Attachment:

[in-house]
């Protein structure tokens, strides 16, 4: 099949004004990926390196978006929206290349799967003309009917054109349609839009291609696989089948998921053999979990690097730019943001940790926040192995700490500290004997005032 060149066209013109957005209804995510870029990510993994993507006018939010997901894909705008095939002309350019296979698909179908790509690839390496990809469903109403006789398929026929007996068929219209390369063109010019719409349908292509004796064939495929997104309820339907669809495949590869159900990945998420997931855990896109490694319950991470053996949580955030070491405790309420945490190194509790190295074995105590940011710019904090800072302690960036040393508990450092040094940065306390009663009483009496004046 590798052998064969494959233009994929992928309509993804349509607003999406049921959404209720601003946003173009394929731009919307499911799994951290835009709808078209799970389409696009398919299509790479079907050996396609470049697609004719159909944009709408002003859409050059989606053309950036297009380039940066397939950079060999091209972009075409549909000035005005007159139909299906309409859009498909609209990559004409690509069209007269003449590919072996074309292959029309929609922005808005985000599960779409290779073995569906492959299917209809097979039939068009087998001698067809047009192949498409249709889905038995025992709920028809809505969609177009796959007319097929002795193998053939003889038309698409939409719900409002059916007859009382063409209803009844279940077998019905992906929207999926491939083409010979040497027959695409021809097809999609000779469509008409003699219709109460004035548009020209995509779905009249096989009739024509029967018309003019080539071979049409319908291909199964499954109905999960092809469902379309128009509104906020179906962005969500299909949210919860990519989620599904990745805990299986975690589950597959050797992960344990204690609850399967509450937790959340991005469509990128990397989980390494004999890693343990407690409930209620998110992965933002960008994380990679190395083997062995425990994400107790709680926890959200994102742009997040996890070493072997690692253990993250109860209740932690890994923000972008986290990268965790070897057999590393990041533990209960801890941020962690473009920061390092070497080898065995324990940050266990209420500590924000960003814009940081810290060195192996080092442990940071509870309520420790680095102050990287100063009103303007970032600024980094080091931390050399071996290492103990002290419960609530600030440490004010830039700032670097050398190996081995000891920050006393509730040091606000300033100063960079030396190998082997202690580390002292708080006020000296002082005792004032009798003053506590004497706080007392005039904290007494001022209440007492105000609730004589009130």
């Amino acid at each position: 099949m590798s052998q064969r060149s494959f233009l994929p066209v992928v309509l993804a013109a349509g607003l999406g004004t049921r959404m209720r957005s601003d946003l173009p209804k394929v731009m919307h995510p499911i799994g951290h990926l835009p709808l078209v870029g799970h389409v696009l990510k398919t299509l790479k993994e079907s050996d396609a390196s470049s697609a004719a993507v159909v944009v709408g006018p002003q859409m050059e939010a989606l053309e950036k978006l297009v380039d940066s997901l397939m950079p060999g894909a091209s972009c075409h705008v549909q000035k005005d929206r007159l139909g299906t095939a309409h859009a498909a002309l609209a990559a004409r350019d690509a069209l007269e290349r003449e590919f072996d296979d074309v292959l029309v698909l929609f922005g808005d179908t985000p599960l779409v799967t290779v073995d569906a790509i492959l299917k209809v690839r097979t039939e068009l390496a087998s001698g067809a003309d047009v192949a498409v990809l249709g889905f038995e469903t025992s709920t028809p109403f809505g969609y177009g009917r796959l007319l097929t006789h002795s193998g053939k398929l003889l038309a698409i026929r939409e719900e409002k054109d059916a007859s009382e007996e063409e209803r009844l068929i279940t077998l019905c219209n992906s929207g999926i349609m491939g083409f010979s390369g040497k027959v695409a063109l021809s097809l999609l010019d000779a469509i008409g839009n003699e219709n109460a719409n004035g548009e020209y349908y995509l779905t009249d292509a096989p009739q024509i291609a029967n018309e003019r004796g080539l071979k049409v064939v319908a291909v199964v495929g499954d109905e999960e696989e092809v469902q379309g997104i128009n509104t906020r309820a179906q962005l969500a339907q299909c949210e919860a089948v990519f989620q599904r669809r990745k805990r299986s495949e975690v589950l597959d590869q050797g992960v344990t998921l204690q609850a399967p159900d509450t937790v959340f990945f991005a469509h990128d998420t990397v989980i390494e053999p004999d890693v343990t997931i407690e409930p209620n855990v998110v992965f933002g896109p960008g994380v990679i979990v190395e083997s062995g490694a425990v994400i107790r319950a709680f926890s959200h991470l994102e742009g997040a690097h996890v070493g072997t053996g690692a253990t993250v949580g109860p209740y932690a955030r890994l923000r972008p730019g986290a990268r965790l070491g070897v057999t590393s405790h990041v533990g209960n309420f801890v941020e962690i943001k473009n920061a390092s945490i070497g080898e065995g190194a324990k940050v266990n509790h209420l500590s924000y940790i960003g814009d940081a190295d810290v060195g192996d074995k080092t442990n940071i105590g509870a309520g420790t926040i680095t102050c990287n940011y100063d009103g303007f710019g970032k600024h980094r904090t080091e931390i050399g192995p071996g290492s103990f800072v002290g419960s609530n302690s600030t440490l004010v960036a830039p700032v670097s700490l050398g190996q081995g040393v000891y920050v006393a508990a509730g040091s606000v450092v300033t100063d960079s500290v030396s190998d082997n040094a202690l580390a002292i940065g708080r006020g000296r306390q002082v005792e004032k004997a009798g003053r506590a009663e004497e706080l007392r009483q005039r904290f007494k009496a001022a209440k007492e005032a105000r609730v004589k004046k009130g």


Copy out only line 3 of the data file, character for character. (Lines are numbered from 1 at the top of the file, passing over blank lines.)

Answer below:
């Amino acid at each position: 099949m590798s052998q064969r060149s494959f233009l994929p066209v992928v309509l993804a013109a349509g607003l999406g004004t049921r959404m209720r957005s601003d946003l173009p209804k394929v731009m919307h995510p499911i799994g951290h990926l835009p709808l078209v870029g799970h389409v696009l990510k398919t299509l790479k993994e079907s050996d396609a390196s470049s697609a004719a993507v159909v944009v709408g006018p002003q859409m050059e939010a989606l053309e950036k978006l297009v380039d940066s997901l397939m950079p060999g894909a091209s972009c075409h705008v549909q000035k005005d929206r007159l139909g299906t095939a309409h859009a498909a002309l609209a990559a004409r350019d690509a069209l007269e290349r003449e590919f072996d296979d074309v292959l029309v698909l929609f922005g808005d179908t985000p599960l779409v799967t290779v073995d569906a790509i492959l299917k209809v690839r097979t039939e068009l390496a087998s001698g067809a003309d047009v192949a498409v990809l249709g889905f038995e469903t025992s709920t028809p109403f809505g969609y177009g009917r796959l007319l097929t006789h002795s193998g053939k398929l003889l038309a698409i026929r939409e719900e409002k054109d059916a007859s009382e007996e063409e209803r009844l068929i279940t077998l019905c219209n992906s929207g999926i349609m491939g083409f010979s390369g040497k027959v695409a063109l021809s097809l999609l010019d000779a469509i008409g839009n003699e219709n109460a719409n004035g548009e020209y349908y995509l779905t009249d292509a096989p009739q024509i291609a029967n018309e003019r004796g080539l071979k049409v064939v319908a291909v199964v495929g499954d109905e999960e696989e092809v469902q379309g997104i128009n509104t906020r309820a179906q962005l969500a339907q299909c949210e919860a089948v990519f989620q599904r669809r990745k805990r299986s495949e975690v589950l597959d590869q050797g992960v344990t998921l204690q609850a399967p159900d509450t937790v959340f990945f991005a469509h990128d998420t990397v989980i390494e053999p004999d890693v343990t997931i407690e409930p209620n855990v998110v992965f933002g896109p960008g994380v990679i979990v190395e083997s062995g490694a425990v994400i107790r319950a709680f926890s959200h991470l994102e742009g997040a690097h996890v070493g072997t053996g690692a253990t993250v949580g109860p209740y932690a955030r890994l923000r972008p730019g986290a990268r965790l070491g070897v057999t590393s405790h990041v533990g209960n309420f801890v941020e962690i943001k473009n920061a390092s945490i070497g080898e065995g190194a324990k940050v266990n509790h209420l500590s924000y940790i960003g814009d940081a190295d810290v060195g192996d074995k080092t442990n940071i105590g509870a309520g420790t926040i680095t102050c990287n940011y100063d009103g303007f710019g970032k600024h980094r904090t080091e931390i050399g192995p071996g290492s103990f800072v002290g419960s609530n302690s600030t440490l004010v960036a830039p700032v670097s700490l050398g190996q081995g040393v000891y920050v006393a508990a509730g040091s606000v450092v300033t100063d960079s500290v030396s190998d082997n040094a202690l580390a002292i940065g708080r006020g000296r306390q002082v005792e004032k004997a009798g003053r506590a009663e004497e706080l007392r009483q005039r904290f007494k009496a001022a209440k007492e005032a105000r609730v004589k004046k009130g």